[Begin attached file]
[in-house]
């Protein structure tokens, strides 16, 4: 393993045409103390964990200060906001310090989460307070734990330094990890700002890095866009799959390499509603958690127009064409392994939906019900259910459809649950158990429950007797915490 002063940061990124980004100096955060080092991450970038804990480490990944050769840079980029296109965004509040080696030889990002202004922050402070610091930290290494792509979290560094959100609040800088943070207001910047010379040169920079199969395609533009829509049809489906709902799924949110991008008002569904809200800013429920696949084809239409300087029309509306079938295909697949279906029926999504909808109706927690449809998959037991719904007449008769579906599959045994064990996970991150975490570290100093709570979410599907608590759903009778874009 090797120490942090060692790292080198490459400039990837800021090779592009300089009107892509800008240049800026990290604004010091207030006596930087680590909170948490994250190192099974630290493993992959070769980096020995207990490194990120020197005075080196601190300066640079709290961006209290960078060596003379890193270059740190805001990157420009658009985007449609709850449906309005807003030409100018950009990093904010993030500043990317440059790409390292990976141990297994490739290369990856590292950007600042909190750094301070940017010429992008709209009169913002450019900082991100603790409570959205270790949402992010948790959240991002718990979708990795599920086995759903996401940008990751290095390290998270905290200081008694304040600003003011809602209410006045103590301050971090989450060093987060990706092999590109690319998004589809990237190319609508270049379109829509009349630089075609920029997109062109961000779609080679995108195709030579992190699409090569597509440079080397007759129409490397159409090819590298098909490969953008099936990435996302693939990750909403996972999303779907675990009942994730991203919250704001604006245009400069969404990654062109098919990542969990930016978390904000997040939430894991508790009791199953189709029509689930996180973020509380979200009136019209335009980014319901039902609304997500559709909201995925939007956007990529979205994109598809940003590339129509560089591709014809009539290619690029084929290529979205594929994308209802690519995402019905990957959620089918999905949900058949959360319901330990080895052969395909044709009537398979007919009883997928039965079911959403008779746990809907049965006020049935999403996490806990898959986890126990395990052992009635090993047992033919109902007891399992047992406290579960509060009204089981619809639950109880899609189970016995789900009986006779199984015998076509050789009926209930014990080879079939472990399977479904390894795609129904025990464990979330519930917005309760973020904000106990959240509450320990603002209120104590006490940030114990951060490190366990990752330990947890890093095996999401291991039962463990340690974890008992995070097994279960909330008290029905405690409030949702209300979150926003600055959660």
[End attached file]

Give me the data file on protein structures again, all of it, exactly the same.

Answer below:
[in-house]
């Protein structure tokens, strides 16, 4: 393993045409103390964990200060906001310090989460307070734990330094990890700002890095866009799959390499509603958690127009064409392994939906019900259910459809649950158990429950007797915490 002063940061990124980004100096955060080092991450970038804990480490990944050769840079980029296109965004509040080696030889990002202004922050402070610091930290290494792509979290560094959100609040800088943070207001910047010379040169920079199969395609533009829509049809489906709902799924949110991008008002569904809200800013429920696949084809239409300087029309509306079938295909697949279906029926999504909808109706927690449809998959037991719904007449008769579906599959045994064990996970991150975490570290100093709570979410599907608590759903009778874009 090797120490942090060692790292080198490459400039990837800021090779592009300089009107892509800008240049800026990290604004010091207030006596930087680590909170948490994250190192099974630290493993992959070769980096020995207990490194990120020197005075080196601190300066640079709290961006209290960078060596003379890193270059740190805001990157420009658009985007449609709850449906309005807003030409100018950009990093904010993030500043990317440059790409390292990976141990297994490739290369990856590292950007600042909190750094301070940017010429992008709209009169913002450019900082991100603790409570959205270790949402992010948790959240991002718990979708990795599920086995759903996401940008990751290095390290998270905290200081008694304040600003003011809602209410006045103590301050971090989450060093987060990706092999590109690319998004589809990237190319609508270049379109829509009349630089075609920029997109062109961000779609080679995108195709030579992190699409090569597509440079080397007759129409490397159409090819590298098909490969953008099936990435996302693939990750909403996972999303779907675990009942994730991203919250704001604006245009400069969404990654062109098919990542969990930016978390904000997040939430894991508790009791199953189709029509689930996180973020509380979200009136019209335009980014319901039902609304997500559709909201995925939007956007990529979205994109598809940003590339129509560089591709014809009539290619690029084929290529979205594929994308209802690519995402019905990957959620089918999905949900058949959360319901330990080895052969395909044709009537398979007919009883997928039965079911959403008779746990809907049965006020049935999403996490806990898959986890126990395990052992009635090993047992033919109902007891399992047992406290579960509060009204089981619809639950109880899609189970016995789900009986006779199984015998076509050789009926209930014990080879079939472990399977479904390894795609129904025990464990979330519930917005309760973020904000106990959240509450320990603002209120104590006490940030114990951060490190366990990752330990947890890093095996999401291991039962463990340690974890008992995070097994279960909330008290029905405690409030949702209300979150926003600055959660």